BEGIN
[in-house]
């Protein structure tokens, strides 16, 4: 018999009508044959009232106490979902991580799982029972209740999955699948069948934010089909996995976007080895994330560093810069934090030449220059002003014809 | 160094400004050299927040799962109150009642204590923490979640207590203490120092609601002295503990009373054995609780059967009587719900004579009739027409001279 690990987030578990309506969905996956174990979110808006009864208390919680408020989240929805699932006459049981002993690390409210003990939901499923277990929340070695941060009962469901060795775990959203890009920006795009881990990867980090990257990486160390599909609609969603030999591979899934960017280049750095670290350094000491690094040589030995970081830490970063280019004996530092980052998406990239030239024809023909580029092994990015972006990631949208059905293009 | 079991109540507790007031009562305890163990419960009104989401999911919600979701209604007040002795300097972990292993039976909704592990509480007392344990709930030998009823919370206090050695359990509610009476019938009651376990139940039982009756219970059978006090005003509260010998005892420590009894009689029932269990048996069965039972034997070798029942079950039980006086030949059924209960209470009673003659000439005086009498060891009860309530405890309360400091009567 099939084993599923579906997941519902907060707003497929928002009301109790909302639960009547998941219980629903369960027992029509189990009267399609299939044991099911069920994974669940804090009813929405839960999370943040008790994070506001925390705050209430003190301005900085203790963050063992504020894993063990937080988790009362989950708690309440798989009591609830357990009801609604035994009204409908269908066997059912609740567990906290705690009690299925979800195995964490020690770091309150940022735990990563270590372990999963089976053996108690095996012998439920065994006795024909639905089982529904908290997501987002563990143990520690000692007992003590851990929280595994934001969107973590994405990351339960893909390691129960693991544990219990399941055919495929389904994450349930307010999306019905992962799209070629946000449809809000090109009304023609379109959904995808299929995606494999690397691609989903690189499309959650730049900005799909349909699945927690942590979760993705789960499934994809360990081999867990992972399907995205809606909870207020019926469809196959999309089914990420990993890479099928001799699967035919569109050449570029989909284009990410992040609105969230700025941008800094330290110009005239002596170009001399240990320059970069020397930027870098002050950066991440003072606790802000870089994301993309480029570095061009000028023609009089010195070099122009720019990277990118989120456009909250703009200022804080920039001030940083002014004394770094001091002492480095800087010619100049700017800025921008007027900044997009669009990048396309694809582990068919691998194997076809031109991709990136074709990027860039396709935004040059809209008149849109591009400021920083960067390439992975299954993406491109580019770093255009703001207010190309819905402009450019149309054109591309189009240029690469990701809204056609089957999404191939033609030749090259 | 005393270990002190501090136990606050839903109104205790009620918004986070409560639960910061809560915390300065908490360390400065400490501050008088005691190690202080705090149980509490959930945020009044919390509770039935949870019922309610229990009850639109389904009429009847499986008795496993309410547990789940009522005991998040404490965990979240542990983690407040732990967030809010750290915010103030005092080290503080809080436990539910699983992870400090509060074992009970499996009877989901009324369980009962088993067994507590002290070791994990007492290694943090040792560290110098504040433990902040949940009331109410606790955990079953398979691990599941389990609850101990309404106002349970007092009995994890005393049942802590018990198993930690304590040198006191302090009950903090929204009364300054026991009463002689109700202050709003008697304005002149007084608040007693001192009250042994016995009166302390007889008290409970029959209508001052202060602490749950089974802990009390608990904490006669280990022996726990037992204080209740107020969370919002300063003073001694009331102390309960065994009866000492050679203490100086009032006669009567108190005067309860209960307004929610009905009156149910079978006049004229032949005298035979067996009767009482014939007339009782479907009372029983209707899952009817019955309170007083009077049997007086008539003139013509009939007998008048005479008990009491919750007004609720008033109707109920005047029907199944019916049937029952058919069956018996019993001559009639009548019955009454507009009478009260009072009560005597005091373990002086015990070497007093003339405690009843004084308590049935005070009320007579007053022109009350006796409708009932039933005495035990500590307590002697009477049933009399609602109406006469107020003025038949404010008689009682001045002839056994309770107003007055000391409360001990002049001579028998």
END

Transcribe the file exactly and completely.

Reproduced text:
[in-house]
């Protein structure tokens, strides 16, 4: 018999009508044959009232106490979902991580799982029972209740999955699948069948934010089909996995976007080895994330560093810069934090030449220059002003014809 | 160094400004050299927040799962109150009642204590923490979640207590203490120092609601002295503990009373054995609780059967009587719900004579009739027409001279 690990987030578990309506969905996956174990979110808006009864208390919680408020989240929805699932006459049981002993690390409210003990939901499923277990929340070695941060009962469901060795775990959203890009920006795009881990990867980090990257990486160390599909609609969603030999591979899934960017280049750095670290350094000491690094040589030995970081830490970063280019004996530092980052998406990239030239024809023909580029092994990015972006990631949208059905293009 | 079991109540507790007031009562305890163990419960009104989401999911919600979701209604007040002795300097972990292993039976909704592990509480007392344990709930030998009823919370206090050695359990509610009476019938009651376990139940039982009756219970059978006090005003509260010998005892420590009894009689029932269990048996069965039972034997070798029942079950039980006086030949059924209960209470009673003659000439005086009498060891009860309530405890309360400091009567 099939084993599923579906997941519902907060707003497929928002009301109790909302639960009547998941219980629903369960027992029509189990009267399609299939044991099911069920994974669940804090009813929405839960999370943040008790994070506001925390705050209430003190301005900085203790963050063992504020894993063990937080988790009362989950708690309440798989009591609830357990009801609604035994009204409908269908066997059912609740567990906290705690009690299925979800195995964490020690770091309150940022735990990563270590372990999963089976053996108690095996012998439920065994006795024909639905089982529904908290997501987002563990143990520690000692007992003590851990929280595994934001969107973590994405990351339960893909390691129960693991544990219990399941055919495929389904994450349930307010999306019905992962799209070629946000449809809000090109009304023609379109959904995808299929995606494999690397691609989903690189499309959650730049900005799909349909699945927690942590979760993705789960499934994809360990081999867990992972399907995205809606909870207020019926469809196959999309089914990420990993890479099928001799699967035919569109050449570029989909284009990410992040609105969230700025941008800094330290110009005239002596170009001399240990320059970069020397930027870098002050950066991440003072606790802000870089994301993309480029570095061009000028023609009089010195070099122009720019990277990118989120456009909250703009200022804080920039001030940083002014004394770094001091002492480095800087010619100049700017800025921008007027900044997009669009990048396309694809582990068919691998194997076809031109991709990136074709990027860039396709935004040059809209008149849109591009400021920083960067390439992975299954993406491109580019770093255009703001207010190309819905402009450019149309054109591309189009240029690469990701809204056609089957999404191939033609030749090259 | 005393270990002190501090136990606050839903109104205790009620918004986070409560639960910061809560915390300065908490360390400065400490501050008088005691190690202080705090149980509490959930945020009044919390509770039935949870019922309610229990009850639109389904009429009847499986008795496993309410547990789940009522005991998040404490965990979240542990983690407040732990967030809010750290915010103030005092080290503080809080436990539910699983992870400090509060074992009970499996009877989901009324369980009962088993067994507590002290070791994990007492290694943090040792560290110098504040433990902040949940009331109410606790955990079953398979691990599941389990609850101990309404106002349970007092009995994890005393049942802590018990198993930690304590040198006191302090009950903090929204009364300054026991009463002689109700202050709003008697304005002149007084608040007693001192009250042994016995009166302390007889008290409970029959209508001052202060602490749950089974802990009390608990904490006669280990022996726990037992204080209740107020969370919002300063003073001694009331102390309960065994009866000492050679203490100086009032006669009567108190005067309860209960307004929610009905009156149910079978006049004229032949005298035979067996009767009482014939007339009782479907009372029983209707899952009817019955309170007083009077049997007086008539003139013509009939007998008048005479008990009491919750007004609720008033109707109920005047029907199944019916049937029952058919069956018996019993001559009639009548019955009454507009009478009260009072009560005597005091373990002086015990070497007093003339405690009843004084308590049935005070009320007579007053022109009350006796409708009932039933005495035990500590307590002697009477049933009399609602109406006469107020003025038949404010008689009682001045002839056994309770107003007055000391409360001990002049001579028998």